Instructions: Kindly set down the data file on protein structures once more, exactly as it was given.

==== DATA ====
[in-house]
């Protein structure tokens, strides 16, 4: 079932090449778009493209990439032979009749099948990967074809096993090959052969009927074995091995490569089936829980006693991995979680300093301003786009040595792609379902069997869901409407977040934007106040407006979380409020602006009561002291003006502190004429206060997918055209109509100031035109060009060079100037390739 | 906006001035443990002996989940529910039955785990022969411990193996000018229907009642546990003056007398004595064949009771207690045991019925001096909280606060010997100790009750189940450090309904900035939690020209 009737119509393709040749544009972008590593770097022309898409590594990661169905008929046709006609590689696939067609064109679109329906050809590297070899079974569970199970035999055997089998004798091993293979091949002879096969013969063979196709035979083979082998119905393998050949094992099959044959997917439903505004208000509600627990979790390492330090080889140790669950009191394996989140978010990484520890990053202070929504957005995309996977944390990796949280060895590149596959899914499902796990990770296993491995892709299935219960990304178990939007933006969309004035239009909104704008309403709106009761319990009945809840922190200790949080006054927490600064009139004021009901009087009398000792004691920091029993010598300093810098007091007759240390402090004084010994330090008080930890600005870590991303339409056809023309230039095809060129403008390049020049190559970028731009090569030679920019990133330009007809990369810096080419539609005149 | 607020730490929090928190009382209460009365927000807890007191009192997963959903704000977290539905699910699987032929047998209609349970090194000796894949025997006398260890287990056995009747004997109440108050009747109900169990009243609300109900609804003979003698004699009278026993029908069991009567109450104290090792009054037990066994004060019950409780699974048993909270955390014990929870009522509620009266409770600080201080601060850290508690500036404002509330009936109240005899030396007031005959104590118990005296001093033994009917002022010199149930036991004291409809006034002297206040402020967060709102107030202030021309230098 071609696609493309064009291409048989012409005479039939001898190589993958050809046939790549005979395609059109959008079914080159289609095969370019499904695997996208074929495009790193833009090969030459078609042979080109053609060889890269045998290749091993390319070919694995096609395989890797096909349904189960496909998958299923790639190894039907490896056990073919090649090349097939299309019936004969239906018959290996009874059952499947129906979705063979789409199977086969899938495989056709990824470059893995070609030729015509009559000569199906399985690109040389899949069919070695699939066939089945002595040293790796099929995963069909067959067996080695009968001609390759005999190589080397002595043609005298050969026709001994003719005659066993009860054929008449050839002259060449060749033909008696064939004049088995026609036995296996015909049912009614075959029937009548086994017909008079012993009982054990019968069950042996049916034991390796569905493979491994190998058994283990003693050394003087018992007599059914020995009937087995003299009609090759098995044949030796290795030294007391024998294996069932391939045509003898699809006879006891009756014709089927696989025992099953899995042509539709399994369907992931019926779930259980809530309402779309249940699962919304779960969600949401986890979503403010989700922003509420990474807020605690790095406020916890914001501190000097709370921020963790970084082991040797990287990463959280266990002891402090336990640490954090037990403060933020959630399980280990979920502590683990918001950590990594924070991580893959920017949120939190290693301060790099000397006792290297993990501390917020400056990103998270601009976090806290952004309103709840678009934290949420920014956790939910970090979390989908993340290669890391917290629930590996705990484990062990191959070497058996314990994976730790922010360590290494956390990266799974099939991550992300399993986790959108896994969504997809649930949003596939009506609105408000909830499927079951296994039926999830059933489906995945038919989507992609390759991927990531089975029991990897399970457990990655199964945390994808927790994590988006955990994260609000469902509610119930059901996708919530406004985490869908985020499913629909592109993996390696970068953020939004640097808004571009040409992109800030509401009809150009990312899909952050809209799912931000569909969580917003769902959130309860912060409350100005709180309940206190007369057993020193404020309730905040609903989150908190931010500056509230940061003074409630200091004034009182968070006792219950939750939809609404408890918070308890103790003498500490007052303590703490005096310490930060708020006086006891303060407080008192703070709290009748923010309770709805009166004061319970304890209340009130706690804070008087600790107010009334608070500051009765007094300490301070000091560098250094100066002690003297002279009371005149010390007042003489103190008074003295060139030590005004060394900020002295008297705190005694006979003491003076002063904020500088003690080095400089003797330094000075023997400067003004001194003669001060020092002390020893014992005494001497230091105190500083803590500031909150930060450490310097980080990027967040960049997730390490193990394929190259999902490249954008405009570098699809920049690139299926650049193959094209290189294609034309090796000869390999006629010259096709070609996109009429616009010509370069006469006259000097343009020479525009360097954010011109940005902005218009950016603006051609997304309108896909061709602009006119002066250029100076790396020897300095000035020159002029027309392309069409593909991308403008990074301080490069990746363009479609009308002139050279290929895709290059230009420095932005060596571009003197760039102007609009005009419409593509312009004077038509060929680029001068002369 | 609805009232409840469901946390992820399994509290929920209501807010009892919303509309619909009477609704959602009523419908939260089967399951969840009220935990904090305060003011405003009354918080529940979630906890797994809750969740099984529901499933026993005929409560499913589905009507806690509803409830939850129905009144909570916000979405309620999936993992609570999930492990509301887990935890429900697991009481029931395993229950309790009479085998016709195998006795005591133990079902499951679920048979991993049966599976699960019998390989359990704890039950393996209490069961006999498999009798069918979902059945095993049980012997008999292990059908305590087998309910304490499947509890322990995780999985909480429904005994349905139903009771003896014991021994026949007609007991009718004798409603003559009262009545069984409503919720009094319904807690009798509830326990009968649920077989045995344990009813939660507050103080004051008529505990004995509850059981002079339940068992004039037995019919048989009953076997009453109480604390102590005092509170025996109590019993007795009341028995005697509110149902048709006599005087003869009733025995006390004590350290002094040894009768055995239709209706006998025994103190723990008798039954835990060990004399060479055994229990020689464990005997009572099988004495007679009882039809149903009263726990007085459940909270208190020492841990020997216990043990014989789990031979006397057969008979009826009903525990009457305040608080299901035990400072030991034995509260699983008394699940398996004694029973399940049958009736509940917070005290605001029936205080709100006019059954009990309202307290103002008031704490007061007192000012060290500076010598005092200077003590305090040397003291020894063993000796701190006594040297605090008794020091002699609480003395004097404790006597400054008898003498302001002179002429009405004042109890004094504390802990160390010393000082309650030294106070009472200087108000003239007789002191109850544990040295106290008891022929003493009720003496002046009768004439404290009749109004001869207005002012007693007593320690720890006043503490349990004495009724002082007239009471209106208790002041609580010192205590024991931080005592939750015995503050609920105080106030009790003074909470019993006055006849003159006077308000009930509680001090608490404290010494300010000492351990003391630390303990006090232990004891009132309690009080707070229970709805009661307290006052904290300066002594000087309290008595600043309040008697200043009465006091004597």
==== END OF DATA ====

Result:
[in-house]
């Protein structure tokens, strides 16, 4: 079932090449778009493209990439032979009749099948990967074809096993090959052969009927074995091995490569089936829980006693991995979680300093301003786009040595792609379902069997869901409407977040934007106040407006979380409020602006009561002291003006502190004429206060997918055209109509100031035109060009060079100037390739 | 906006001035443990002996989940529910039955785990022969411990193996000018229907009642546990003056007398004595064949009771207690045991019925001096909280606060010997100790009750189940450090309904900035939690020209 009737119509393709040749544009972008590593770097022309898409590594990661169905008929046709006609590689696939067609064109679109329906050809590297070899079974569970199970035999055997089998004798091993293979091949002879096969013969063979196709035979083979082998119905393998050949094992099959044959997917439903505004208000509600627990979790390492330090080889140790669950009191394996989140978010990484520890990053202070929504957005995309996977944390990796949280060895590149596959899914499902796990990770296993491995892709299935219960990304178990939007933006969309004035239009909104704008309403709106009761319990009945809840922190200790949080006054927490600064009139004021009901009087009398000792004691920091029993010598300093810098007091007759240390402090004084010994330090008080930890600005870590991303339409056809023309230039095809060129403008390049020049190559970028731009090569030679920019990133330009007809990369810096080419539609005149 | 607020730490929090928190009382209460009365927000807890007191009192997963959903704000977290539905699910699987032929047998209609349970090194000796894949025997006398260890287990056995009747004997109440108050009747109900169990009243609300109900609804003979003698004699009278026993029908069991009567109450104290090792009054037990066994004060019950409780699974048993909270955390014990929870009522509620009266409770600080201080601060850290508690500036404002509330009936109240005899030396007031005959104590118990005296001093033994009917002022010199149930036991004291409809006034002297206040402020967060709102107030202030021309230098 071609696609493309064009291409048989012409005479039939001898190589993958050809046939790549005979395609059109959008079914080159289609095969370019499904695997996208074929495009790193833009090969030459078609042979080109053609060889890269045998290749091993390319070919694995096609395989890797096909349904189960496909998958299923790639190894039907490896056990073919090649090349097939299309019936004969239906018959290996009874059952499947129906979705063979789409199977086969899938495989056709990824470059893995070609030729015509009559000569199906399985690109040389899949069919070695699939066939089945002595040293790796099929995963069909067959067996080695009968001609390759005999190589080397002595043609005298050969026709001994003719005659066993009860054929008449050839002259060449060749033909008696064939004049088995026609036995296996015909049912009614075959029937009548086994017909008079012993009982054990019968069950042996049916034991390796569905493979491994190998058994283990003693050394003087018992007599059914020995009937087995003299009609090759098995044949030796290795030294007391024998294996069932391939045509003898699809006879006891009756014709089927696989025992099953899995042509539709399994369907992931019926779930259980809530309402779309249940699962919304779960969600949401986890979503403010989700922003509420990474807020605690790095406020916890914001501190000097709370921020963790970084082991040797990287990463959280266990002891402090336990640490954090037990403060933020959630399980280990979920502590683990918001950590990594924070991580893959920017949120939190290693301060790099000397006792290297993990501390917020400056990103998270601009976090806290952004309103709840678009934290949420920014956790939910970090979390989908993340290669890391917290629930590996705990484990062990191959070497058996314990994976730790922010360590290494956390990266799974099939991550992300399993986790959108896994969504997809649930949003596939009506609105408000909830499927079951296994039926999830059933489906995945038919989507992609390759991927990531089975029991990897399970457990990655199964945390994808927790994590988006955990994260609000469902509610119930059901996708919530406004985490869908985020499913629909592109993996390696970068953020939004640097808004571009040409992109800030509401009809150009990312899909952050809209799912931000569909969580917003769902959130309860912060409350100005709180309940206190007369057993020193404020309730905040609903989150908190931010500056509230940061003074409630200091004034009182968070006792219950939750939809609404408890918070308890103790003498500490007052303590703490005096310490930060708020006086006891303060407080008192703070709290009748923010309770709805009166004061319970304890209340009130706690804070008087600790107010009334608070500051009765007094300490301070000091560098250094100066002690003297002279009371005149010390007042003489103190008074003295060139030590005004060394900020002295008297705190005694006979003491003076002063904020500088003690080095400089003797330094000075023997400067003004001194003669001060020092002390020893014992005494001497230091105190500083803590500031909150930060450490310097980080990027967040960049997730390490193990394929190259999902490249954008405009570098699809920049690139299926650049193959094209290189294609034309090796000869390999006629010259096709070609996109009429616009010509370069006469006259000097343009020479525009360097954010011109940005902005218009950016603006051609997304309108896909061709602009006119002066250029100076790396020897300095000035020159002029027309392309069409593909991308403008990074301080490069990746363009479609009308002139050279290929895709290059230009420095932005060596571009003197760039102007609009005009419409593509312009004077038509060929680029001068002369 | 609805009232409840469901946390992820399994509290929920209501807010009892919303509309619909009477609704959602009523419908939260089967399951969840009220935990904090305060003011405003009354918080529940979630906890797994809750969740099984529901499933026993005929409560499913589905009507806690509803409830939850129905009144909570916000979405309620999936993992609570999930492990509301887990935890429900697991009481029931395993229950309790009479085998016709195998006795005591133990079902499951679920048979991993049966599976699960019998390989359990704890039950393996209490069961006999498999009798069918979902059945095993049980012997008999292990059908305590087998309910304490499947509890322990995780999985909480429904005994349905139903009771003896014991021994026949007609007991009718004798409603003559009262009545069984409503919720009094319904807690009798509830326990009968649920077989045995344990009813939660507050103080004051008529505990004995509850059981002079339940068992004039037995019919048989009953076997009453109480604390102590005092509170025996109590019993007795009341028995005697509110149902048709006599005087003869009733025995006390004590350290002094040894009768055995239709209706006998025994103190723990008798039954835990060990004399060479055994229990020689464990005997009572099988004495007679009882039809149903009263726990007085459940909270208190020492841990020997216990043990014989789990031979006397057969008979009826009903525990009457305040608080299901035990400072030991034995509260699983008394699940398996004694029973399940049958009736509940917070005290605001029936205080709100006019059954009990309202307290103002008031704490007061007192000012060290500076010598005092200077003590305090040397003291020894063993000796701190006594040297605090008794020091002699609480003395004097404790006597400054008898003498302001002179002429009405004042109890004094504390802990160390010393000082309650030294106070009472200087108000003239007789002191109850544990040295106290008891022929003493009720003496002046009768004439404290009749109004001869207005002012007693007593320690720890006043503490349990004495009724002082007239009471209106208790002041609580010192205590024991931080005592939750015995503050609920105080106030009790003074909470019993006055006849003159006077308000009930509680001090608490404290010494300010000492351990003391630390303990006090232990004891009132309690009080707070229970709805009661307290006052904290300066002594000087309290008595600043309040008697200043009465006091004597």